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Excessive Sweating (Hyperhidrosis)

Oral Drugs for Excessive Sweating

Oral anticholinergic drugs such as glycopyrrolate (Robinul) are not commonly used for excessive sweating, because in order to work they often produce side effects like dry mouth and blurred vision.

Botox and Excessive Sweating

Botulinum toxin (Botox), a nerve toxin that can temporarily paralyze muscle, is often in the news as a cosmetic treatment for wrinkles. But it has actually been used in many areas of medicine for some time, such as in the treatment of muscle spasms and certain types of headaches. Its latest medical niche is the treatment of excessive underarm sweating.

Fifty (50) units of Botox are injected into roughly 20 spots in each armpit. This may produce approximately six months of relief from sweating. The injections are uncomfortable, but use of a very small injection needle makes them tolerable.

Now that this treatment has received FDA approval for hyperhidrosis, many health insurers are providing coverage for the injections and the Botox itself, which is quite costly.

Currently, the FDA has not approved Botox for sweating of the palms and soles of the feet, though some physicians are administering it as an off-label use, reportedly with success. Palm injections cause more pain, requiring nerve blocks to numb the hands in order to make the injections comfortable.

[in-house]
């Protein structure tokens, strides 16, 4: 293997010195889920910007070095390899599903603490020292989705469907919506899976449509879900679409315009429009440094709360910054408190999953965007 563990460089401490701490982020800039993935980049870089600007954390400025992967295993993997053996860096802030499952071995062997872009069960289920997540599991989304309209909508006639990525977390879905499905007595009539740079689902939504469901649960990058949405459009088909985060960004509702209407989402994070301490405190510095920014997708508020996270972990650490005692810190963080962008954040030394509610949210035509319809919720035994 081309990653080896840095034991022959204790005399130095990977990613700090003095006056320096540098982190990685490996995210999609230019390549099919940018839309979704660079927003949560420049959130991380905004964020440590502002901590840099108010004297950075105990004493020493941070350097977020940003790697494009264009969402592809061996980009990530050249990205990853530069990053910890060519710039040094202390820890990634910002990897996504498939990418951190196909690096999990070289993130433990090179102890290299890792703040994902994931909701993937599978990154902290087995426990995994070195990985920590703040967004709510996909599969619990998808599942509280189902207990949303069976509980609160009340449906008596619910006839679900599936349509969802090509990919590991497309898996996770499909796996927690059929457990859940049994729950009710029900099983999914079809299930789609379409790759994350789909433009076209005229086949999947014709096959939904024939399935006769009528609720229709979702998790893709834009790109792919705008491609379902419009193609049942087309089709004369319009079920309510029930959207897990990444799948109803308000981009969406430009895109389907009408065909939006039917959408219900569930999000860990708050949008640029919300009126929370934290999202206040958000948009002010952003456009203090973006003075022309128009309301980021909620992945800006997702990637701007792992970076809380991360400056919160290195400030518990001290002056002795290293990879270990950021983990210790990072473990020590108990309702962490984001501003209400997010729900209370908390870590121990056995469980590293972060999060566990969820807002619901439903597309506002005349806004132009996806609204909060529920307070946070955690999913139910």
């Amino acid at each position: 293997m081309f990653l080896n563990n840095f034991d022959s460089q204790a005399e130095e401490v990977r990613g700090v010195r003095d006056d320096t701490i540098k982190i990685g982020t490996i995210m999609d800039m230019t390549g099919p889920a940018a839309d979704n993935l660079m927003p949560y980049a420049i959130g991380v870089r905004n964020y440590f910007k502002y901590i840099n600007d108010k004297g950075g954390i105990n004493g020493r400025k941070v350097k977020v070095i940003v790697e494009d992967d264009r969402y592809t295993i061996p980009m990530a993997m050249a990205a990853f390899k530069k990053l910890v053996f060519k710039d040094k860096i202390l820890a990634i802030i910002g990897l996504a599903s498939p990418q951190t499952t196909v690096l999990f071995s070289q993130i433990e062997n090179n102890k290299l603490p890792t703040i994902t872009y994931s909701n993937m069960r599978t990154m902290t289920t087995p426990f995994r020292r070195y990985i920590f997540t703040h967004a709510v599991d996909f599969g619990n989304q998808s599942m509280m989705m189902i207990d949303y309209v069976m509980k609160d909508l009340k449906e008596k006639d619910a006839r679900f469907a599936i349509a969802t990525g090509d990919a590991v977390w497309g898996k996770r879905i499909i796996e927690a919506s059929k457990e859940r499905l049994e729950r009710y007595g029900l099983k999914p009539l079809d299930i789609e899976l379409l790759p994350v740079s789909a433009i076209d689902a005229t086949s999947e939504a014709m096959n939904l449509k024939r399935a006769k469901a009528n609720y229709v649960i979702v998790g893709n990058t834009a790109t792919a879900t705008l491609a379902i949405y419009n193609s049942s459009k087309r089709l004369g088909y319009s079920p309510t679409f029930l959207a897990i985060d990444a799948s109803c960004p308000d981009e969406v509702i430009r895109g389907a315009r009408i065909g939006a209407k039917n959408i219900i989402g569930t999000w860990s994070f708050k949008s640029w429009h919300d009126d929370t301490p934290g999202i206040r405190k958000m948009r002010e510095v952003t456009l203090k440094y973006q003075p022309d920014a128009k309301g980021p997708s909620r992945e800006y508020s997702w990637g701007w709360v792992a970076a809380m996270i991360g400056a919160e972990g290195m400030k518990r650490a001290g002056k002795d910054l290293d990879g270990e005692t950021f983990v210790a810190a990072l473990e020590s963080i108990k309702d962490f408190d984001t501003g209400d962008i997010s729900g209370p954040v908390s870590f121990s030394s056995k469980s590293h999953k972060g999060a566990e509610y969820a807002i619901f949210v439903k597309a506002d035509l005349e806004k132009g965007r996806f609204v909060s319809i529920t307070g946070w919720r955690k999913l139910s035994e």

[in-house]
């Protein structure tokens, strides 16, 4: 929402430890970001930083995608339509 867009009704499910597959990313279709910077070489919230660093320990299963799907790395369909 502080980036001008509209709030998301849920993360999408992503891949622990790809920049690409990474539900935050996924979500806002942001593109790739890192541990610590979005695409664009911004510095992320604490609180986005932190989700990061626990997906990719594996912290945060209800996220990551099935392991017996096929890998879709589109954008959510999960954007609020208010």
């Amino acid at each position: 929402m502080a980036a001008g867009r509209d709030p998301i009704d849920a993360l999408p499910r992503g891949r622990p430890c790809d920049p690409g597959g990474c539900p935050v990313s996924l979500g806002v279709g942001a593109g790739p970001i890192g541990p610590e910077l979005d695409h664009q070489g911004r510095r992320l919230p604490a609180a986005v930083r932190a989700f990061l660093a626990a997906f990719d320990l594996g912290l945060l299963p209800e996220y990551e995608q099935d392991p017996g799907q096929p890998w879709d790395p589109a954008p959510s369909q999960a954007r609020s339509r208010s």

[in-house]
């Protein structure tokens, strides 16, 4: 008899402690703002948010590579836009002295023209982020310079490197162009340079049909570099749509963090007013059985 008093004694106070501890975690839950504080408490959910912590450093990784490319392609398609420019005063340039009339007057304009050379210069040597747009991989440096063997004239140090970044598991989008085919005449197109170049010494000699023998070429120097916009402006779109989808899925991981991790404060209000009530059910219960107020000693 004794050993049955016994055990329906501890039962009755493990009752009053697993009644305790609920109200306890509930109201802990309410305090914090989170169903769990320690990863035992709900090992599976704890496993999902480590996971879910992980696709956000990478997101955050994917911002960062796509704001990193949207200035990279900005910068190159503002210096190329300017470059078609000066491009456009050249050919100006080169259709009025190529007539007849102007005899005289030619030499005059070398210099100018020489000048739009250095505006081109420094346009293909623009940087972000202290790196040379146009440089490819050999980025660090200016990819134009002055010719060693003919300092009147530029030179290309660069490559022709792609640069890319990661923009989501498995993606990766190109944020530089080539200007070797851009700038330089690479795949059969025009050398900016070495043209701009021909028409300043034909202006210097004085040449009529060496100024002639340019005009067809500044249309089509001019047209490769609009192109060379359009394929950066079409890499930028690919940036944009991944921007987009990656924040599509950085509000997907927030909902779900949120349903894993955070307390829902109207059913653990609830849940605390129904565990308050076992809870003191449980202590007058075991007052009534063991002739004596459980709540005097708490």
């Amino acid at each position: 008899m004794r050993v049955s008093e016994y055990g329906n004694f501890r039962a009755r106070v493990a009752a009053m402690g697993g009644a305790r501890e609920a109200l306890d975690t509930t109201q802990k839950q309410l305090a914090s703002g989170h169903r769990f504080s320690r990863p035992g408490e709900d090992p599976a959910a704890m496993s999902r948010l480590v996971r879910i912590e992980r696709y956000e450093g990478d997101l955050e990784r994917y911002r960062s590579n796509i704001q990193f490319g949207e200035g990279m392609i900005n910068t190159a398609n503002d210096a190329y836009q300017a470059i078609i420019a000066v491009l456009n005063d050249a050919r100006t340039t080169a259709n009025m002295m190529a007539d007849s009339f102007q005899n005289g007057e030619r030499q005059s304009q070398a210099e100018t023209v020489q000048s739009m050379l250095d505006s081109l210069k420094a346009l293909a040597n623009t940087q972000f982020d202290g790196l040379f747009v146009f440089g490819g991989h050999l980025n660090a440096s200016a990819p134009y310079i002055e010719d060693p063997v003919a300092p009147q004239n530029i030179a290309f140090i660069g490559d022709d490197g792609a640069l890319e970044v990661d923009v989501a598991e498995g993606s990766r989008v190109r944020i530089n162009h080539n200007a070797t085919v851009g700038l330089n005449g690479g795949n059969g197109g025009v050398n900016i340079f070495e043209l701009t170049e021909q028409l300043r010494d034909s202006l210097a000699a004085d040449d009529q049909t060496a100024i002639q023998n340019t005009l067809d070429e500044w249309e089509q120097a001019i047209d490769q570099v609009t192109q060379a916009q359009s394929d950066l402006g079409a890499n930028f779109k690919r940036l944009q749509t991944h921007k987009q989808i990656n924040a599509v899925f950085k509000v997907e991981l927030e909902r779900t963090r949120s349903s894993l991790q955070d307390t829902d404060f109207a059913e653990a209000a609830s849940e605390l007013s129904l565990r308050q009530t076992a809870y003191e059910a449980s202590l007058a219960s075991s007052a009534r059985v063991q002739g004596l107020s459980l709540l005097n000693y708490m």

Surgery for Excessive Sweating

Thoracic sympathectomy is surgical interruption of the sympathetic nerves responsible for sweating. Sympathectomy is an operation intended to destroy part of the nerve supply to the sweat glands in the skin. The surgeon inserts a special endoscopic instrument into the chest between two ribs just below the armpit. The lung is briefly deflated to better visualize and destroy the nerves. Sympathectomy is both effective and risky. Even with newer endoscopic techniques, the complications can include excessive sweating in other parts of the body and lung and nerve problems. As many of these complications are serious and not reversible, this option is rarely used, and then only as a last resort.

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WebMD Medical Reference

Reviewed by Norman Levine, MD on June 26, 2012

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